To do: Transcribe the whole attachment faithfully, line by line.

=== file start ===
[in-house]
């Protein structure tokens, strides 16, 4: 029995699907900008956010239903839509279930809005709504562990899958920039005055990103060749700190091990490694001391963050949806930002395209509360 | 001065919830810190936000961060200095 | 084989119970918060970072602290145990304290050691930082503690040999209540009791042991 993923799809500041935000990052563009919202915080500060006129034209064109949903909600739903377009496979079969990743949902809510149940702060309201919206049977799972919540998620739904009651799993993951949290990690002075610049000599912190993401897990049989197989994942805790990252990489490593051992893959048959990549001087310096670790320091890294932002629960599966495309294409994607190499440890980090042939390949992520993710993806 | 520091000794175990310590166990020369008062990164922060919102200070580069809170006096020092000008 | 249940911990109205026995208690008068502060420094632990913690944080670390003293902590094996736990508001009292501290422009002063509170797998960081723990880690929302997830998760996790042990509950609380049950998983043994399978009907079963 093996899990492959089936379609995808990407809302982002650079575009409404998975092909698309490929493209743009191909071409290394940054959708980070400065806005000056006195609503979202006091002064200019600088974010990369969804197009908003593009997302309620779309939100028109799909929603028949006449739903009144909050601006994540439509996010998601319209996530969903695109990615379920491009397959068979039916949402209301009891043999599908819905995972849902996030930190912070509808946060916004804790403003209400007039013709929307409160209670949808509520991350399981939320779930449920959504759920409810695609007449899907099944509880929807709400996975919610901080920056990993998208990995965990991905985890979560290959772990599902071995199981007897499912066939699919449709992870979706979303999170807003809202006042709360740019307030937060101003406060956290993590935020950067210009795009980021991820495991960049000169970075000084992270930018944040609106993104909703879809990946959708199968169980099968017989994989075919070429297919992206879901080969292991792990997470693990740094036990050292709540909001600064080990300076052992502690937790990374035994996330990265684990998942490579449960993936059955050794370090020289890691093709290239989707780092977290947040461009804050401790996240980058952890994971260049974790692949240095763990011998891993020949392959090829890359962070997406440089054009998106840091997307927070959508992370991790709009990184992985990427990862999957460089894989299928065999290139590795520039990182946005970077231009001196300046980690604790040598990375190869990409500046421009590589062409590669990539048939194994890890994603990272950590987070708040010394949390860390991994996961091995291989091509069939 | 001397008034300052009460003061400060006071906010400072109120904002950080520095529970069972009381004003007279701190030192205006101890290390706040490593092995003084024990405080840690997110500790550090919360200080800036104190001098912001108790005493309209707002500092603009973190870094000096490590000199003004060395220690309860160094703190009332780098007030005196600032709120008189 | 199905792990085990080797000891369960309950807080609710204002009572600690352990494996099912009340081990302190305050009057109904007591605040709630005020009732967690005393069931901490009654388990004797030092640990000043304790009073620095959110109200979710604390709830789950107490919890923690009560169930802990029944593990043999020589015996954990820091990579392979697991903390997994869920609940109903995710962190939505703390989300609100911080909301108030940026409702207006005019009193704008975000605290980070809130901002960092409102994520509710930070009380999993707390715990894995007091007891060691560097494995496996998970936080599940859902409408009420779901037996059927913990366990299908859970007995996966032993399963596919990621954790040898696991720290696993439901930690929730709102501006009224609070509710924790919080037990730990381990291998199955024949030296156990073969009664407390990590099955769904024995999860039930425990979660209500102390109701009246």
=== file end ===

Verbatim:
[in-house]
């Protein structure tokens, strides 16, 4: 029995699907900008956010239903839509279930809005709504562990899958920039005055990103060749700190091990490694001391963050949806930002395209509360 | 001065919830810190936000961060200095 | 084989119970918060970072602290145990304290050691930082503690040999209540009791042991 993923799809500041935000990052563009919202915080500060006129034209064109949903909600739903377009496979079969990743949902809510149940702060309201919206049977799972919540998620739904009651799993993951949290990690002075610049000599912190993401897990049989197989994942805790990252990489490593051992893959048959990549001087310096670790320091890294932002629960599966495309294409994607190499440890980090042939390949992520993710993806 | 520091000794175990310590166990020369008062990164922060919102200070580069809170006096020092000008 | 249940911990109205026995208690008068502060420094632990913690944080670390003293902590094996736990508001009292501290422009002063509170797998960081723990880690929302997830998760996790042990509950609380049950998983043994399978009907079963 093996899990492959089936379609995808990407809302982002650079575009409404998975092909698309490929493209743009191909071409290394940054959708980070400065806005000056006195609503979202006091002064200019600088974010990369969804197009908003593009997302309620779309939100028109799909929603028949006449739903009144909050601006994540439509996010998601319209996530969903695109990615379920491009397959068979039916949402209301009891043999599908819905995972849902996030930190912070509808946060916004804790403003209400007039013709929307409160209670949808509520991350399981939320779930449920959504759920409810695609007449899907099944509880929807709400996975919610901080920056990993998208990995965990991905985890979560290959772990599902071995199981007897499912066939699919449709992870979706979303999170807003809202006042709360740019307030937060101003406060956290993590935020950067210009795009980021991820495991960049000169970075000084992270930018944040609106993104909703879809990946959708199968169980099968017989994989075919070429297919992206879901080969292991792990997470693990740094036990050292709540909001600064080990300076052992502690937790990374035994996330990265684990998942490579449960993936059955050794370090020289890691093709290239989707780092977290947040461009804050401790996240980058952890994971260049974790692949240095763990011998891993020949392959090829890359962070997406440089054009998106840091997307927070959508992370991790709009990184992985990427990862999957460089894989299928065999290139590795520039990182946005970077231009001196300046980690604790040598990375190869990409500046421009590589062409590669990539048939194994890890994603990272950590987070708040010394949390860390991994996961091995291989091509069939 | 001397008034300052009460003061400060006071906010400072109120904002950080520095529970069972009381004003007279701190030192205006101890290390706040490593092995003084024990405080840690997110500790550090919360200080800036104190001098912001108790005493309209707002500092603009973190870094000096490590000199003004060395220690309860160094703190009332780098007030005196600032709120008189 | 199905792990085990080797000891369960309950807080609710204002009572600690352990494996099912009340081990302190305050009057109904007591605040709630005020009732967690005393069931901490009654388990004797030092640990000043304790009073620095959110109200979710604390709830789950107490919890923690009560169930802990029944593990043999020589015996954990820091990579392979697991903390997994869920609940109903995710962190939505703390989300609100911080909301108030940026409702207006005019009193704008975000605290980070809130901002960092409102994520509710930070009380999993707390715990894995007091007891060691560097494995496996998970936080599940859902409408009420779901037996059927913990366990299908859970007995996966032993399963596919990621954790040898696991720290696993439901930690929730709102501006009224609070509710924790919080037990730990381990291998199955024949030296156990073969009664407390990590099955769904024995999860039930425990979660209500102390109701009246």